Harold G. Christensen, 62, a Salt Lake lawyer and a friend of Sen. Orrin Hatch, became the third man Tuesday selected so far by Attorney General Edwin Meese III to be his deputy at the Justice Department.

Meese, however, is apparently waiting until a background check on Christensen is completed before he formally announces his nomination and sends it to the Senate.Christensen would replace former Deputy Attorney General Arnold I. Burns, who resigned March 29 in a protest over Meese' administration of the Justice Department and Meese's alleged improper actions in the Wedtech case.

Meese's efforts to fill the vacancies have been stymied. His first choice, former federal judge Arlin Adams, rejected the offer, saying he had too big a legal caseload. St. Louis lawyer John C. Shepherd withdrew his name from consideration 15 days after his selection was announced in the wake of publicity surrounding a controversial case involving his law firm and his membership in clubs that excluded women or blacks.

Christensen is a senior partner in the Salt Lake law firm of Snow, Christensen & Martineau and is a former law partner of Dee Benson, administrative assistant to Hatch, R-Utah.

Hatch suggested that Meese consider Christensen for the post, even though Meese and Christensen were not acquainted, Benson said.

"It was a case of the senator knowing someone who he felt had the qualifications needed for the job, and pointing him out. Christensen has solid experience and is a highly respected lawyer," Benson said.

He added, "We sometimes complain that we don't get the best and brightest in positions here in Washington.

The senator wanted that to happen in this case."

Hatch said, "All of this has arisen during the past week. Mr. Meese met Hal and liked him. But like all nominations, it has to go through a process and that is what's happening now."

Hatch added, "Hal is a great lawyer, a fine person and will bring a stability to the Justice Department that many will appreciate on both sides of the aisle. I think he will have bipartisan support, and I feel he has an excellent chance of getting this position."

Christensen was president of the Utah State Bar from 1975 to 1976. He is a Republican but has not been active in politics, Benson said. However, he added that Christensen was once involved as an organizer of a Lawyers for Matheson committee.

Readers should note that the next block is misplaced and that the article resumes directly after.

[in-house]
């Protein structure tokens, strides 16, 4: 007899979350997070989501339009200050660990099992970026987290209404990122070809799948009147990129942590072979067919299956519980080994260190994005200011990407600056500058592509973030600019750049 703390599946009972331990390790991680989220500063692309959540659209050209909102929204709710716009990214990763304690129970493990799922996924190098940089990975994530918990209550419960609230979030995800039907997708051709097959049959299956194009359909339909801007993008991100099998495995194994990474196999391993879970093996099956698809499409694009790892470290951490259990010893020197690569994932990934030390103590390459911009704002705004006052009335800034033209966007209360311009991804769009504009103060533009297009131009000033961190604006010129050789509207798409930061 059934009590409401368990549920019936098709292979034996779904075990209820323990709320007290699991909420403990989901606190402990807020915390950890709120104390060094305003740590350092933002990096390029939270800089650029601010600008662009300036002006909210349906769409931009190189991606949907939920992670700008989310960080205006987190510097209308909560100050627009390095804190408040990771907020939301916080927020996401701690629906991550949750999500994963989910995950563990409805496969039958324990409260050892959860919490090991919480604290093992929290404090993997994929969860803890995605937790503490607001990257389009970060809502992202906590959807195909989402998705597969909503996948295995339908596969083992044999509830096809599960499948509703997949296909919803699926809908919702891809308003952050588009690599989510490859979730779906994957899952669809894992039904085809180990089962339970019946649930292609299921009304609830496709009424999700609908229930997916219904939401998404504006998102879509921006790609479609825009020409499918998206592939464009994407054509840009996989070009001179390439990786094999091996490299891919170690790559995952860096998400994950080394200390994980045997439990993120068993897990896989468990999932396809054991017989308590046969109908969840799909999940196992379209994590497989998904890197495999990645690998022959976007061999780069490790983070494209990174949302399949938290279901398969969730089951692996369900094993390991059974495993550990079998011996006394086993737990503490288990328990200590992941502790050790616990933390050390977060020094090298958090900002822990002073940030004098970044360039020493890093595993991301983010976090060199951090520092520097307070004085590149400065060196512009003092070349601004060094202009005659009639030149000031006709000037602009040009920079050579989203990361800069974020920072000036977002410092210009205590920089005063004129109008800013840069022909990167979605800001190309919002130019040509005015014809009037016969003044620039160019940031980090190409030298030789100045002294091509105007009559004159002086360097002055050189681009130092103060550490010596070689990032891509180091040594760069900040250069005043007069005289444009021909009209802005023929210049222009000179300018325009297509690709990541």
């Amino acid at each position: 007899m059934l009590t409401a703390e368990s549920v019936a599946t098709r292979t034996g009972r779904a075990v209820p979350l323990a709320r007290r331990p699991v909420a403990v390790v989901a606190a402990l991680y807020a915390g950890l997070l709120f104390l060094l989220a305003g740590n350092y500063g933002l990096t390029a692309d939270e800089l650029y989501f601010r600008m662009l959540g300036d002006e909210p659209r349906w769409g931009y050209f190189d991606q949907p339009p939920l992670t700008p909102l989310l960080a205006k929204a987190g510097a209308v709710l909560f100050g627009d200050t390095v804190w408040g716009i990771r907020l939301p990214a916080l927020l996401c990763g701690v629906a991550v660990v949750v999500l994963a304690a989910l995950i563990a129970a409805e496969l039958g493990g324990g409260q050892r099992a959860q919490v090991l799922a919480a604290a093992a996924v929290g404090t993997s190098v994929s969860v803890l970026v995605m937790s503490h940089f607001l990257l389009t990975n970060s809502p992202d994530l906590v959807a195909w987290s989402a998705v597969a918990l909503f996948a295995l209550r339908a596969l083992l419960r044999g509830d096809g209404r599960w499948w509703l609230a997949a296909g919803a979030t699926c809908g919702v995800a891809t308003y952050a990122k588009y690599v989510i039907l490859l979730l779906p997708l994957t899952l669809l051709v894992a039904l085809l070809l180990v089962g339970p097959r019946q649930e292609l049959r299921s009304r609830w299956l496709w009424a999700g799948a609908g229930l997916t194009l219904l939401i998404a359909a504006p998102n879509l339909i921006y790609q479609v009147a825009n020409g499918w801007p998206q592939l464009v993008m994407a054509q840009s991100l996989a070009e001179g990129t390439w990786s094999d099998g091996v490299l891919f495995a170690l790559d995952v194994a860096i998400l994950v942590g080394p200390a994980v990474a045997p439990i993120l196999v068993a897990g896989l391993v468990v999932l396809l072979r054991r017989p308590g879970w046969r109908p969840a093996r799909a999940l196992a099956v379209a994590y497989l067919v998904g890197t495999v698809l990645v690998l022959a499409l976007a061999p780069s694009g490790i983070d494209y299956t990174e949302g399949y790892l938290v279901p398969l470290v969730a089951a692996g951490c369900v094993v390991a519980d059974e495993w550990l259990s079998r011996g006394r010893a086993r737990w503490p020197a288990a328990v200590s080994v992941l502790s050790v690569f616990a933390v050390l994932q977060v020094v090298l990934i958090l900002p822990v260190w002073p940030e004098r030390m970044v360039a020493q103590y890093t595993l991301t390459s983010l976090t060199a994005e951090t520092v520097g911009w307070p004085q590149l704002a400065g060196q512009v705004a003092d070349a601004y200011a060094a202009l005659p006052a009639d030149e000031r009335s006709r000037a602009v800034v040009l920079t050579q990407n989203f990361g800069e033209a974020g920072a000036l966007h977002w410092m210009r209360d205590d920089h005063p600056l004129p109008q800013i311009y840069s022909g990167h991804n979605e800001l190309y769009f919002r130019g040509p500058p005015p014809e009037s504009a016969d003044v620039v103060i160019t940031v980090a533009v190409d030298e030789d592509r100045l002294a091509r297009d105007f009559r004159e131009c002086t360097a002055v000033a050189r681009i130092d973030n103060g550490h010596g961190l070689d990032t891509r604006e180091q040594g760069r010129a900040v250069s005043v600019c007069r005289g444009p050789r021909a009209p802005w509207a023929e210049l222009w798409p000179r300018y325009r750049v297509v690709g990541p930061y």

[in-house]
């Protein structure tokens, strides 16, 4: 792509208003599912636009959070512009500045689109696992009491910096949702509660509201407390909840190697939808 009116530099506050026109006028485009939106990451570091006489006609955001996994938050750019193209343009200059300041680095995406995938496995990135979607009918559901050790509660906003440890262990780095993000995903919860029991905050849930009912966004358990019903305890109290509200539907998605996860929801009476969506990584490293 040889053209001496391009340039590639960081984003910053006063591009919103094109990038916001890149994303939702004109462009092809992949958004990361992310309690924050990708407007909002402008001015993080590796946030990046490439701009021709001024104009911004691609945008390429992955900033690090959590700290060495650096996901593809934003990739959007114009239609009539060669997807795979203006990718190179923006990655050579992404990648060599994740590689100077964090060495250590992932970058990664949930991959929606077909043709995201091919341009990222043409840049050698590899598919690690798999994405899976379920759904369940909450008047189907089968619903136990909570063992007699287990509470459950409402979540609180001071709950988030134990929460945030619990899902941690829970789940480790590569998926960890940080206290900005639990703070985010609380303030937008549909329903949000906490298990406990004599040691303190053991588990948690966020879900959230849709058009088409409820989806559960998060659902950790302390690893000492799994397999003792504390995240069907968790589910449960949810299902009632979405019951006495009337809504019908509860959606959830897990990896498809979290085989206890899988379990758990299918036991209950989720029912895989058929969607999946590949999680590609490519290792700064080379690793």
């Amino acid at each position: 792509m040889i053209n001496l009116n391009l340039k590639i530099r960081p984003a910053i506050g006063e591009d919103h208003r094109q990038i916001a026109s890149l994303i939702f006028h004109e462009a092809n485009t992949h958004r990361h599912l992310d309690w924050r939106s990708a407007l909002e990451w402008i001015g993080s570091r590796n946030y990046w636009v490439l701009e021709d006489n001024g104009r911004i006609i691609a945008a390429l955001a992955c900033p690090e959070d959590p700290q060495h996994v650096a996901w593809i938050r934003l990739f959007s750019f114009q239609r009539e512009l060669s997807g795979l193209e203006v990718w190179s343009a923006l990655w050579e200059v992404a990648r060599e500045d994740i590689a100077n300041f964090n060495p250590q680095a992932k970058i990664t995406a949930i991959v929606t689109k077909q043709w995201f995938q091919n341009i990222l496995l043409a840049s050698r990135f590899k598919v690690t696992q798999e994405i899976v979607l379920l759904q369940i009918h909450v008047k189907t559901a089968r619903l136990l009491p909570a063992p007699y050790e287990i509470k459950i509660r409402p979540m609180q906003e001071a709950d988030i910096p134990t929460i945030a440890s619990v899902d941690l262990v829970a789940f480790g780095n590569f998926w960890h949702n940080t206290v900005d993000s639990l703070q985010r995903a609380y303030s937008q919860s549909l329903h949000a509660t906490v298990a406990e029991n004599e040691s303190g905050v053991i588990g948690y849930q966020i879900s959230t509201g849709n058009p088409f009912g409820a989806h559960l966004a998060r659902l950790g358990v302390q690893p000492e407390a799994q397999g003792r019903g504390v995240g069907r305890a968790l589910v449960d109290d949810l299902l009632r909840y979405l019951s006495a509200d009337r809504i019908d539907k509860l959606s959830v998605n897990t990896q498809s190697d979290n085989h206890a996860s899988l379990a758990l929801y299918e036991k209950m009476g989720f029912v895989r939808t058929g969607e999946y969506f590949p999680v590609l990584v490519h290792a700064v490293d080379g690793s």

Christensen could not be reached in Salt Lake City for reaction - even though reporters called early at his house and virtually camped out in his office. His secretary - sitting behind a thick stack of messages from reporters - said Christensen had been so busy Wednesday morning that she had not even had much of a chance to talk to him either.

The Washington Post did reach him, however, and quoted him in Wednesday editions saying, "My life has been pretty much devoted to the profession" and that he has "always been interested in civic things but had never run for office."

Christensen is a widower and the father of three grown children.

Asked whether he belongs to any private clubs, Christensen told the Washington Post, "I do not belong to any clubs that exclude people."

Wednesday, a White House spokesman said Wednesday that Christensen is one of "a number of candidates" under consideration to fill the No. 2 job. Marlin Fitzwater, traveling with Reagan in Chicago, said Christensen is getting a background check and is a candidate.

"We're reviewing a number of candidates, doing background checks. I can't confirm anything," Fitzwater said.

Of note, Christensen and other partners in his law firm also own SCM Land Co., which owns the Newhouse Building at the corner of Exchange Place and Main Street. It and the nearby Boston Building were the first "skyscrapers" built in Salt Lake City and at one time were the tallest buildings west of St. Louis.